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Western Alaska
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Western Alaska


Wood-Tikchik State Park

Togiak National Wildlife Refuge


Yukon Delta National Wildlife Refuge


Seward Peninsula

Nome & Vicinity

Bering Land Bridge National Monument

Selawik National Wildlife Refuge

Kobuk Valley National Park


Cape Krusenstern National Monument

Kobuk Valley National Park

Location/Size: 1.71 million acres, approximately 75 miles east of Kotzebue.

Main Activities: Camping, hiking, backpacking, wildlife observation, rafting, canoeing, kayaking.

Gateway Towns/Getting There: Kotzebue/via scheduled air service from Anchorage, Fairbanks, and Nome. Park access: scheduled air service to Kobuk River villages (Kiana, Kobuk, Ambler), then up or downstream by river; chartered small aircraft; via snowmachine in winter.

Facilities, Camping, Lodging: No facilities. Primitive camping only.

Headquarters and Information: Headquarters, P.O. Box 1029, Kotzebue, AK 99752, 442-8300, www.nps.gov/kova. Public Lands Information Center, P.O. Box 1029, Kotzebue, AK 99752, 442-3890 (open 8 a.m. to 6 p.m. daily in summer).

Contiguous with Noatak National Preserve in the north and Selawik National Wildlife Refuge to the south, Kobuk Valley National Park preserves the heart of the Kobuk River valley, the low Waring Mountains in the south, and a portion of the Baird Mountains of the Brooks Range in the north. The Waring Mountains are protected by the parallel strips of the park’s Kobuk Valley Wilderness and Selawik National Wildlife Refuge’s Selawik Wilderness. The Salmon River—a designated national wild river well suited to kayaking and canoeing—flows from near the crest of the Baird Mountains south to the Kobuk. The towns of Ambler to the east and Kiana to the west are both on the relatively placid Kobuk River, providing ideal put-in and take-out points for floats through the length of the park.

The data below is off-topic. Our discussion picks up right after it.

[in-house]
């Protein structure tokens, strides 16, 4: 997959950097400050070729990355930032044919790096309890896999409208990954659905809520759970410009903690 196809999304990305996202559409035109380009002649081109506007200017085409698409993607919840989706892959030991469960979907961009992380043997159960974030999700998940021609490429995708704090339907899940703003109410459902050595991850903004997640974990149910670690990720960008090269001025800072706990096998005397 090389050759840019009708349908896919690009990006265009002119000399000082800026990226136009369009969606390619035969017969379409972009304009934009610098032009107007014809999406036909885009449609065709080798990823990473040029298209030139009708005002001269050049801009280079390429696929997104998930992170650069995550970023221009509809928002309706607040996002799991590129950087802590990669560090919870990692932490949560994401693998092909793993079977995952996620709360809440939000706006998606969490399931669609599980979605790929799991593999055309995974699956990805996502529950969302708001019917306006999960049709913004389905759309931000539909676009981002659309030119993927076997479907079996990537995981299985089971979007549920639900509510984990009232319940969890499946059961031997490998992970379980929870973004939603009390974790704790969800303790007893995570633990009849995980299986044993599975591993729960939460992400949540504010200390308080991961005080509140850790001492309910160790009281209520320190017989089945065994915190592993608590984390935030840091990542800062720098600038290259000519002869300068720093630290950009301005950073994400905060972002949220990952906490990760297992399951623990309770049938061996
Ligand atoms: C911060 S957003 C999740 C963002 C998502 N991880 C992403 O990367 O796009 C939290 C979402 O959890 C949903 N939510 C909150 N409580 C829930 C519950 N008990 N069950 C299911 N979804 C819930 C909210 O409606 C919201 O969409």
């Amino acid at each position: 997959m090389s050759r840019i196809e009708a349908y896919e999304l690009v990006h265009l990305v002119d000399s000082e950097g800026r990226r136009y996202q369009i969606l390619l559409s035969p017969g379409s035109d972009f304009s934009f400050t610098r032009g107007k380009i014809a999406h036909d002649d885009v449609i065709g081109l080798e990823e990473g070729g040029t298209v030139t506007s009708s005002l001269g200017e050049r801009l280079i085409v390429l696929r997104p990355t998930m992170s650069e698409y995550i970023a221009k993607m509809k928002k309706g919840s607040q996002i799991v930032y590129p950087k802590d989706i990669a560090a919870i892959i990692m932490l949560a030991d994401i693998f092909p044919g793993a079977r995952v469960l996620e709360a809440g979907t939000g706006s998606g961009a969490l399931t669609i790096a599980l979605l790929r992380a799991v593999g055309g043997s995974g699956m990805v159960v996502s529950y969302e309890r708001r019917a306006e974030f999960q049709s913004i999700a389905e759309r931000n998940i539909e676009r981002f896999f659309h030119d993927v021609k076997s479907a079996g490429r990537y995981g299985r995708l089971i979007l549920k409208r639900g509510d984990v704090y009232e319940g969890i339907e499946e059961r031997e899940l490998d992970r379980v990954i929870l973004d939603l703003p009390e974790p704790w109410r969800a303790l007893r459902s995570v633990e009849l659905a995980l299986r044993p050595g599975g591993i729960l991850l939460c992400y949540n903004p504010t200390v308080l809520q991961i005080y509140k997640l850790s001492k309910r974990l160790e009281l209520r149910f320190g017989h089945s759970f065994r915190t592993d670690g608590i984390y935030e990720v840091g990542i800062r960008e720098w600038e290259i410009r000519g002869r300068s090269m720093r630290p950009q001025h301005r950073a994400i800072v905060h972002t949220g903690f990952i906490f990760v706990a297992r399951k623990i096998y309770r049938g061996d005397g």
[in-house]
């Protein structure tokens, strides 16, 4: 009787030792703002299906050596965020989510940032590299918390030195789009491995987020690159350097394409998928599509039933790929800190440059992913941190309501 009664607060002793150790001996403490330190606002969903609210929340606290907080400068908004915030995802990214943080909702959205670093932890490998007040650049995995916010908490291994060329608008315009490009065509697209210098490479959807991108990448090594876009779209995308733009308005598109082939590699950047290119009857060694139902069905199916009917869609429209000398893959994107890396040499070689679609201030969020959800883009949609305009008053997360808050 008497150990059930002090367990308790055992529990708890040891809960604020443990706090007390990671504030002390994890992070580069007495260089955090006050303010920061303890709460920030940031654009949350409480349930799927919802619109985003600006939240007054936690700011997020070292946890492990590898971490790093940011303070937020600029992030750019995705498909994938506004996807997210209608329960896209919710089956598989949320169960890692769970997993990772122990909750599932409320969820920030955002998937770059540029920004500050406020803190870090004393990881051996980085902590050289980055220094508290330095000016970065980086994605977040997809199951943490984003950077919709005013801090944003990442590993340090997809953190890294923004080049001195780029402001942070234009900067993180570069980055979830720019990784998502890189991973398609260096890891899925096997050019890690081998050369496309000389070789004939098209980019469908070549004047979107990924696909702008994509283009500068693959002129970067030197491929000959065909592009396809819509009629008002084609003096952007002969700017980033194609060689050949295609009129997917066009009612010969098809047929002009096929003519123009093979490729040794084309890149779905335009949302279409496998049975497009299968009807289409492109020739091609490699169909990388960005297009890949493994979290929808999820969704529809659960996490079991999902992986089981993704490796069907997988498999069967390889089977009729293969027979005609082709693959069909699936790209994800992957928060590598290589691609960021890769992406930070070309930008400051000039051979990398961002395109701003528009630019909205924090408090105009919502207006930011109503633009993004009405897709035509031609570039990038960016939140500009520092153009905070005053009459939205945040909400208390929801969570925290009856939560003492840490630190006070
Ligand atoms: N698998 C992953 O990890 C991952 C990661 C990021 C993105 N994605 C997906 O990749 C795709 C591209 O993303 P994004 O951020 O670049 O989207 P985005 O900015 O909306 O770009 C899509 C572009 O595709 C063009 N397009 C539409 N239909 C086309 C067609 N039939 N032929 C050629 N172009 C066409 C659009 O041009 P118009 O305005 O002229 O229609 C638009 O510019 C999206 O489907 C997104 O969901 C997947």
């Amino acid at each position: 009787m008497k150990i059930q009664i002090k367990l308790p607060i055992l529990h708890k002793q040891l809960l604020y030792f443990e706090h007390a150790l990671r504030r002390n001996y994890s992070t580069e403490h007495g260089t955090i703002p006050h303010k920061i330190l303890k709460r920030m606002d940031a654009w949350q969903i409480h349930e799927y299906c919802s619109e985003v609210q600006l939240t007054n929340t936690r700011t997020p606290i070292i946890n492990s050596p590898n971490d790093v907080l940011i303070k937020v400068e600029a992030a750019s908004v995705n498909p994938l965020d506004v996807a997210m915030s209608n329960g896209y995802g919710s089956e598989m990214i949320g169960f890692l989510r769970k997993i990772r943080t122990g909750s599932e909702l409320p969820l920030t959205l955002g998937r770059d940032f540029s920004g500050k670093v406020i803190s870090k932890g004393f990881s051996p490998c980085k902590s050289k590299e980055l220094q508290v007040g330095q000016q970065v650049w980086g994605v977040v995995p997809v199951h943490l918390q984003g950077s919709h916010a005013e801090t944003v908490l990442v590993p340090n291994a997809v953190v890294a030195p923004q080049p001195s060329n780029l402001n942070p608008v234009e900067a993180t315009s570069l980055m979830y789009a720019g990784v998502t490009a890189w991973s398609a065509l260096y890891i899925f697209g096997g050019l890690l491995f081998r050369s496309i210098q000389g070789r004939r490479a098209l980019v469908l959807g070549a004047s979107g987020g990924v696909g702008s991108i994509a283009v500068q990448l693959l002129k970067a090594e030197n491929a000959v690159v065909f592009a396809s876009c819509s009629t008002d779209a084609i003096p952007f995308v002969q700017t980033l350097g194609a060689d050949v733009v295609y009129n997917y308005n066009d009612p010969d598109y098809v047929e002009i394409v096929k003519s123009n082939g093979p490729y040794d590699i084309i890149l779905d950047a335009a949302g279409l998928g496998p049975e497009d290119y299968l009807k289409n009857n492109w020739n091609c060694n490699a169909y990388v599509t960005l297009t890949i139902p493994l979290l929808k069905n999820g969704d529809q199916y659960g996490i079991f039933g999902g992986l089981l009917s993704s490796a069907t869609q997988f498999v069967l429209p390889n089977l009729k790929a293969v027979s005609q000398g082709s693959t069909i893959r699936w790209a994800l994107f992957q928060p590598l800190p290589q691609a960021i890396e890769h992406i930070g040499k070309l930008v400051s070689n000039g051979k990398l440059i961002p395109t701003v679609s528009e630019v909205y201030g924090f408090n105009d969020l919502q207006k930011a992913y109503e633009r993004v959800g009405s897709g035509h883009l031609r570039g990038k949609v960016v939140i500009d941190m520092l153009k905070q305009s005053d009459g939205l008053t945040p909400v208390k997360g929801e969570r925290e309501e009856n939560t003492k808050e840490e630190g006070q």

The famous Great Kobuk Sand Dunes are located a moderate hike south of the Kobuk River in the heart of the park. Along with the Little Kobuk Sand Dunes and other smaller dune areas, these dunes cover about 25 square miles of parkland and reach heights of 100 feet. The dunes are maintained and moved about by the high winds that frequent the valley. Relict plant species dating to the Pleistocene are found in the park where conditions are similar to those of the recent ice age.

Prepare for wet, windy, and wild conditions if you plan a visit. Consult with park officials, outfitters, and pilots about routes, float distances and times, and access. Remember to respect subsistence activities, camps, fishnets, and other gear of the native people who use the area.